John Connolly’s long-running series featuring PI Charlie Parker reaches its sixteenth – and in my opinion best yet – instalment with his new novel, The Woman in the Woods. A man is searching for a missing expectant mother, aided by a taciturn woman of a frighteningly violent disposition. Together, they leave death in their wake as they continue their search.
A small boy living in rural Maine with his mother and grandfather hears his toy telephone ring. And when he answers, a woman he doesn’t know starts to talk to him.
When Parker is tasked with investigating the discovery of a woman’s body in a shallow grave in a Maine forest, or to be more precise, what happened to the child she apparently gave birth to shortly before her death, he finds himself drawn into a web of lies that involve a secret escape route for abused women, murder, racism – and a demonic being searching for the Fractured Atlas, a nod to another Connolly story fans of his writing will know well from the short story collection, Night Music.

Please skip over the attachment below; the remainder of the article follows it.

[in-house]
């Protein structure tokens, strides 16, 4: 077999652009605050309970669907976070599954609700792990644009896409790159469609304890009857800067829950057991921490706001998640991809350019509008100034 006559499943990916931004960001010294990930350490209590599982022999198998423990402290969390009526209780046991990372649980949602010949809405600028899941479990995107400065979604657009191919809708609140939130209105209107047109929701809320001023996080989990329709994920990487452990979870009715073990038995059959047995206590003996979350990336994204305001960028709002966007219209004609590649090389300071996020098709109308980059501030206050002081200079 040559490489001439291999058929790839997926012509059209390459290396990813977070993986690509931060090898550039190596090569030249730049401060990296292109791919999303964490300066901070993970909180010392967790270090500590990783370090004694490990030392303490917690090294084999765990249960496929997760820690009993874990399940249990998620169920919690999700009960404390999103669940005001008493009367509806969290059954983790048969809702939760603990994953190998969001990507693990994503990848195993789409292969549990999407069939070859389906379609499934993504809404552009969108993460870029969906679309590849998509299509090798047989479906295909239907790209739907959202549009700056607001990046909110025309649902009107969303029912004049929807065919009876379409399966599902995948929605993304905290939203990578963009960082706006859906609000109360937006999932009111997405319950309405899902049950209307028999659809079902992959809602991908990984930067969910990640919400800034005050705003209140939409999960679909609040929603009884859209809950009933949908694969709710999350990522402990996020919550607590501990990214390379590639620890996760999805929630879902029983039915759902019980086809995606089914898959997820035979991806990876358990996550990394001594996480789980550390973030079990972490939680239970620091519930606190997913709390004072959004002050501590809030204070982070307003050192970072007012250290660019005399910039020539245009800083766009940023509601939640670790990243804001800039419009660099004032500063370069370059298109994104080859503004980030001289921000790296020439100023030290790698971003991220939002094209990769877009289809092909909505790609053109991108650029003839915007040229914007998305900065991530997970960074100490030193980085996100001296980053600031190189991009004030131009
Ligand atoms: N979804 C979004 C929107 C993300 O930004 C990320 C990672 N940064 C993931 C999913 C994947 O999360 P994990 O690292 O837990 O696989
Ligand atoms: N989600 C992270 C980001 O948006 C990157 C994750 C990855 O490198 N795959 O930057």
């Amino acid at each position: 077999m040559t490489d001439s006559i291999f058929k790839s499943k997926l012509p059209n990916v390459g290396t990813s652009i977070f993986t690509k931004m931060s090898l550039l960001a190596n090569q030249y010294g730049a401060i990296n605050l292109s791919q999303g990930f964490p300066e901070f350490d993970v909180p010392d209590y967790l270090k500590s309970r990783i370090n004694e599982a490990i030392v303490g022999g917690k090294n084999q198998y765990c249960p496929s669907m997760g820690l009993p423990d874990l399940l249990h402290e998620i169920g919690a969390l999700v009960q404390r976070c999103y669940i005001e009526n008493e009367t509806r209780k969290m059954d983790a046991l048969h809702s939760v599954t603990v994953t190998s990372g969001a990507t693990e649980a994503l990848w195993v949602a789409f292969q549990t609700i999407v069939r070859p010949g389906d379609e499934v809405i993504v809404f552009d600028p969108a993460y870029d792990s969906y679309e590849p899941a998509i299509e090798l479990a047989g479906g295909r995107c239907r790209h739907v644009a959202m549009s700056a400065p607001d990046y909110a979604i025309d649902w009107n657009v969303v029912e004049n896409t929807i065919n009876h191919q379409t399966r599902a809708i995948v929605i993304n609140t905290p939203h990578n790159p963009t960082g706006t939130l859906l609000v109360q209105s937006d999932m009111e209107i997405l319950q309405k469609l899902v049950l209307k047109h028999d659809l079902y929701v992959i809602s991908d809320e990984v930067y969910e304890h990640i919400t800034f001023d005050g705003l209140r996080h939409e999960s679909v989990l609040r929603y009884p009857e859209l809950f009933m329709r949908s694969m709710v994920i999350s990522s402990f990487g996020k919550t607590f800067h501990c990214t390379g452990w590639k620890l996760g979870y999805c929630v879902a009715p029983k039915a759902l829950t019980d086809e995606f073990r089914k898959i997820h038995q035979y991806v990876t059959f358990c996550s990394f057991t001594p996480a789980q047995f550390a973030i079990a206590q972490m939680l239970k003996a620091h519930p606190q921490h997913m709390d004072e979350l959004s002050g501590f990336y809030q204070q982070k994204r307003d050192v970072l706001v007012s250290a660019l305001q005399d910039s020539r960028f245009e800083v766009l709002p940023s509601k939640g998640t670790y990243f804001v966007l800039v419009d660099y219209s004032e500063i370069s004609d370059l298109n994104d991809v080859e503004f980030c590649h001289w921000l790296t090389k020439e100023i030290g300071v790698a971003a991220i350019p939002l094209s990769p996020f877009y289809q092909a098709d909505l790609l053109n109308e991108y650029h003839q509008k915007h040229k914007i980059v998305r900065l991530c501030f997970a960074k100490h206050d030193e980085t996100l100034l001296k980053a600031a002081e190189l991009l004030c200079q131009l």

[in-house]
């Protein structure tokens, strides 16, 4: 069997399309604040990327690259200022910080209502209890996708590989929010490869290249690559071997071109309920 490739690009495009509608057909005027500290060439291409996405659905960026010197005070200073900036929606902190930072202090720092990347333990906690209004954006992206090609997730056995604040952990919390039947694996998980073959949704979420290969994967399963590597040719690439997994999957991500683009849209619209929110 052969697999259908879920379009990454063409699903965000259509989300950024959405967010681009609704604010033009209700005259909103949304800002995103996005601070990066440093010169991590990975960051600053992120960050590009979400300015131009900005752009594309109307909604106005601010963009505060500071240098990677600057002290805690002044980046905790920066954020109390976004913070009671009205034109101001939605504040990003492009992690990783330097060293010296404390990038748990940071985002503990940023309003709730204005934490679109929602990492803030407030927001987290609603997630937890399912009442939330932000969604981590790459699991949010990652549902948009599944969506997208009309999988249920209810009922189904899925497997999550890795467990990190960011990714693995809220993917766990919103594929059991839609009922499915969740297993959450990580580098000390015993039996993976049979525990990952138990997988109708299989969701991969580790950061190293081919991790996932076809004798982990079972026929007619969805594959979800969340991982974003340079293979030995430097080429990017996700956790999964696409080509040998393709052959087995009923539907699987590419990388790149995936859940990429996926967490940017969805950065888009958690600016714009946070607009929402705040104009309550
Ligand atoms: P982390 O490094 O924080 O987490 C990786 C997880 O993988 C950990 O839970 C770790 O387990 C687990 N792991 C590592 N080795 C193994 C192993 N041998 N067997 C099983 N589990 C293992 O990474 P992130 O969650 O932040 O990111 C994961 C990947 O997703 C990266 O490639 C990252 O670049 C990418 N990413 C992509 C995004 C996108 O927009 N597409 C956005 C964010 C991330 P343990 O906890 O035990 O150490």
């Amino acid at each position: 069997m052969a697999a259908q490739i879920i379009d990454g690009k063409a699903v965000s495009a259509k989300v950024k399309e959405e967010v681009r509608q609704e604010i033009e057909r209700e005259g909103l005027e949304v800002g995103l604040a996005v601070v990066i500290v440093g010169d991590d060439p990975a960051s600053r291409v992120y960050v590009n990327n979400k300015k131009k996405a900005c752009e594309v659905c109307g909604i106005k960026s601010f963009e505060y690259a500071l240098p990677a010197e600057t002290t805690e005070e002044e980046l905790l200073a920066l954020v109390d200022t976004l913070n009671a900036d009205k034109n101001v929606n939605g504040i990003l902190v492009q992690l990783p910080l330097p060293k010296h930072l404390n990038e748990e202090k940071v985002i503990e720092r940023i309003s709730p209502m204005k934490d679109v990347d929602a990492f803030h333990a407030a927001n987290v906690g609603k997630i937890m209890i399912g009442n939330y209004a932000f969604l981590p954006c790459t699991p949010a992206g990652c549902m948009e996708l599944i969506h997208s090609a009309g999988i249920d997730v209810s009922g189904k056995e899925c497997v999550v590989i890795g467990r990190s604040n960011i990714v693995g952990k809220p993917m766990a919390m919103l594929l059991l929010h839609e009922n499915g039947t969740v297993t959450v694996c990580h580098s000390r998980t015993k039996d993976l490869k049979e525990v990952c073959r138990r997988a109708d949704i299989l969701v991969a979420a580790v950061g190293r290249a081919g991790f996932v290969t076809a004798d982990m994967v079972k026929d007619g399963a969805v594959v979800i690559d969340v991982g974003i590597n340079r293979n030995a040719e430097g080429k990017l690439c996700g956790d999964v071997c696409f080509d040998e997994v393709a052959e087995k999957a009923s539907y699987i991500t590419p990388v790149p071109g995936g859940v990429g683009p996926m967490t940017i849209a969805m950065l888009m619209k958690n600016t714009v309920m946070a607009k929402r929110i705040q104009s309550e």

Parker is aided by his longtime friend, Louis, a man dealing with his own demons – his memories of his relationship with his father, and the illness of his partner, Angel. As the various strands of the story converge, and the dream world collides with our own, the stage is set for a truly emotive finale.
With The Woman in the Woods, Connolly’s Charlie Parker novels have reached a new height – a hard bar to beat, but I can’t wait to see what comes next for Parker. Marie O’Regan